26. Jeremiah Jackson, SS Angels | Round 2, 57th Overall – Explosive bat speed, good feel to hit and above-average raw power make Jackson’s hit-first middle infielder profile a good bet in fantasy. He’ll likely move to second long term. ETA: 2022

27. Connor Scott, OF Marlins | Round 1, 11th Overall – An exciting all-around player, with speed, athleticism, developing power, and the ability to stick in the middle of the field. Scott is a grade A specimen, and a product of the same high school that produced Kyle Tucker and numerous others. He gets Tucker comps due to the athleticism and bat path, but his swing is rawer than Tucker’s coming out of Plant High, and it’s noticeable how little of his lower half he uses. If he improves at the plate and reaches he maximum potential this could be a great pick for the Marlins. That’s an unlikely outcome as there is inherent risk. ETA: 2022

28. Logan Gilbert, RHP Mariners | Round 1, 14th Overall – A big righty that lit up the radar guns last summer during his Cape League tenure, Gilbert did not have the same velocity in 2018. His secondaries are iffy, with two breaking balls, neither of which are very sharp, and an under used changeup. There’s some projection and a big 6’6 frame to dream on, if his Cape League stuff returns he can develop into a frontline guy. ETA: 2020

29. Steele Walker, OF White Sox | Round 2, 46th Overall – The former Oklahoma standout has a great track record hitting with wood bats, and a nice floor as a hit tool corner outfielder. His power is likely average, with below average foot-speed that might stick him in left. He has the bat, and elite hand-eye coordination to hit for a high average year after year. A safe pick after the top names are gone. ETA: 2020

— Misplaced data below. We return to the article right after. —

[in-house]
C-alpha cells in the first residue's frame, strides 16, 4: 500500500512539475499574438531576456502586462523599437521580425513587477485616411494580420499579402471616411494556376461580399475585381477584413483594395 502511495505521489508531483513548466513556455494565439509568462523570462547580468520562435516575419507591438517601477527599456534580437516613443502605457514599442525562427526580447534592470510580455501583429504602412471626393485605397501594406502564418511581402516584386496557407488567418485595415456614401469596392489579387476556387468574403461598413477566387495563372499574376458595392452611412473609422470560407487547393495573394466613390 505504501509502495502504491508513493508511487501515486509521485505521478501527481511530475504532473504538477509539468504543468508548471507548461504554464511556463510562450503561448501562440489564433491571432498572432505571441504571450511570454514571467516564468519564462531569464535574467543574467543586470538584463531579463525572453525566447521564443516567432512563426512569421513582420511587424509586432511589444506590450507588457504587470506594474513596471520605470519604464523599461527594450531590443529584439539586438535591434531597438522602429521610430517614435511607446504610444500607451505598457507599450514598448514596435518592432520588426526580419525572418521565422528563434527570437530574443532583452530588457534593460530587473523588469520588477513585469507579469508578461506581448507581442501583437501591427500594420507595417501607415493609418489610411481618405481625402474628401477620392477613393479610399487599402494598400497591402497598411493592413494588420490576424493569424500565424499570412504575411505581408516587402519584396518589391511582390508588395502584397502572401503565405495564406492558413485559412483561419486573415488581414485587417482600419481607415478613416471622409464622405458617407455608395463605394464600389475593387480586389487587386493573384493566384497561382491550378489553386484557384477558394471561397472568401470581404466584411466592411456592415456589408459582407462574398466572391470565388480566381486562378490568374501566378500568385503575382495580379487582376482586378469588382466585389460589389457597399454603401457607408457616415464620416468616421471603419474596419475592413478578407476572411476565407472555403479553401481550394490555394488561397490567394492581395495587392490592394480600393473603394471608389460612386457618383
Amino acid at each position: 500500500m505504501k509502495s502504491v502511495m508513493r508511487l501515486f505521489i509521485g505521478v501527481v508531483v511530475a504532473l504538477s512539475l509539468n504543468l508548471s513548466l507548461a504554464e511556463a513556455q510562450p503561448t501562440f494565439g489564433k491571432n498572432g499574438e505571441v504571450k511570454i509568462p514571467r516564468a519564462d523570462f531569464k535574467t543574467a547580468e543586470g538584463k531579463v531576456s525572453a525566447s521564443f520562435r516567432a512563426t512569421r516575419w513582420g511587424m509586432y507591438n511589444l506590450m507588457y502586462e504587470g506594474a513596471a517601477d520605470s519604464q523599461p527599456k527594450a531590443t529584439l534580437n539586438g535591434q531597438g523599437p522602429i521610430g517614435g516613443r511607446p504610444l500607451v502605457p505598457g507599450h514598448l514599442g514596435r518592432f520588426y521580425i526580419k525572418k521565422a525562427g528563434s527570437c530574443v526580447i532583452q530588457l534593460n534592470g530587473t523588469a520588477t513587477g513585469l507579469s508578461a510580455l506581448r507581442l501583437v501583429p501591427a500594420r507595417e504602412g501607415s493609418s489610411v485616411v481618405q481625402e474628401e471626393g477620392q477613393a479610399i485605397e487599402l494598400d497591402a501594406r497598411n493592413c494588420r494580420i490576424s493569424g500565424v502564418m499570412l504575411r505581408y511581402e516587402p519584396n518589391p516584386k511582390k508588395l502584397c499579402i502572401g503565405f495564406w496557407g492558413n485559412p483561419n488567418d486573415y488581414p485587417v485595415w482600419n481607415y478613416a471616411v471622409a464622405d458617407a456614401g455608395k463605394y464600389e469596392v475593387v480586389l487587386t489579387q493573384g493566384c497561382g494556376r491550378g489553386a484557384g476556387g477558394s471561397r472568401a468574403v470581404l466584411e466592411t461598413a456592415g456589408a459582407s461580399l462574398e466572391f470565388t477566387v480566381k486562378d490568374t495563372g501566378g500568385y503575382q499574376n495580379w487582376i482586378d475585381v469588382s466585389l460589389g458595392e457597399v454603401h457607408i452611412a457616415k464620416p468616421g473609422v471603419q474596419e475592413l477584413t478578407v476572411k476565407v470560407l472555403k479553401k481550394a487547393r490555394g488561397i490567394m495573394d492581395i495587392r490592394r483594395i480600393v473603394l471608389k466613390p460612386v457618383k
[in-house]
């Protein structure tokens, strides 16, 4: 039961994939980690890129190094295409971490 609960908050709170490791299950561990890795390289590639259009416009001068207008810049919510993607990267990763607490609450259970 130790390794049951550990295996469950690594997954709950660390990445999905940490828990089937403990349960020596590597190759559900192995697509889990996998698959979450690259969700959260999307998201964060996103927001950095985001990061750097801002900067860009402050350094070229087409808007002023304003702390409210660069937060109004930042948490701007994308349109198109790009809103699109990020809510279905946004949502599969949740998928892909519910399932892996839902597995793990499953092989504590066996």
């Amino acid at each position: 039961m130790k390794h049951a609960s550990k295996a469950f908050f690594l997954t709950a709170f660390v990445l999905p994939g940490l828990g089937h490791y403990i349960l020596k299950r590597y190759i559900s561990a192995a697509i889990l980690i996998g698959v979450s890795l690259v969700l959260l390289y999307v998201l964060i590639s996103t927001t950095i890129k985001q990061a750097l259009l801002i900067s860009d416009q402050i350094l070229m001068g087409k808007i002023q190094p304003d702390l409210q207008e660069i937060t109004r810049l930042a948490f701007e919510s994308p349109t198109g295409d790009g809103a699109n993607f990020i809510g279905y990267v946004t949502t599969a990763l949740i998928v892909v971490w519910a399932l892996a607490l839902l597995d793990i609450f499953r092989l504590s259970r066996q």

30. Tristan Pompey, OF Marlins | Round 3, 89th Overall – A switch-hitter with power from both sides of the plate. Pompey is yet to tap into his tape-measure batting practice raw, but he rips line-drives all over the field. He’s not an elite runner but he will pick his spots. Might really out perform his draft slot, with great rewards for his fantasy owners. ETA: 2020

The Rest Of My Top 50

31. Nick Schnell, OF Rays | Round 1 Compensation, 32nd Overall
32. Alek Thomas, OF Diamondbacks | Round 2, 63rd Overall
33. Griffin Conine,  OF Blue Jays | Round 2, 52nd Overall
34. Jackson Kowar, RHP Royals | Round 1 Compensation, 33rd Overall
35. Joe Gray, OF Brewers | Round 2, 60th Overall
36. Parker Meadows, OF Tigers | Round 2, 44th Overall
37. Brice Turang, SS Brewers | Round 1, 21st Overall
38. Noelvi Marte, Mariners | International Signing
39. Orelvis Martinez, Blue Jays | International Signing
40. Jameson Hannah, OF Athletics | Round 2, 50th Overall
41. Juan Guerrero, SS Rockies | International Signing 
42. Jairo Pomares, Giants | International Signing
43. Mike Siani, OF Reds | Round 4, 109th Overall
44. Josh Stowers, OF Mariners | Round 2, 54th Overall
45. Grant LaVigne, 1B Rockies | Competative Balance Round, 42nd Overall
46. Ryan Weathers, LHP Padres | Round 1, 7th Overall
47. Jake McCarthy, OF Diamondbacks | Competative Balance Round, 39th Overall
48. Ethan Hankins, RHP Indians | Round 1 Compensation, 35th Overall
49. Anthony Seigler, C Yankees | Round 1, 23rd Overall
50. Brennan Davis, OF Cubs | Round 2, 62nd Overall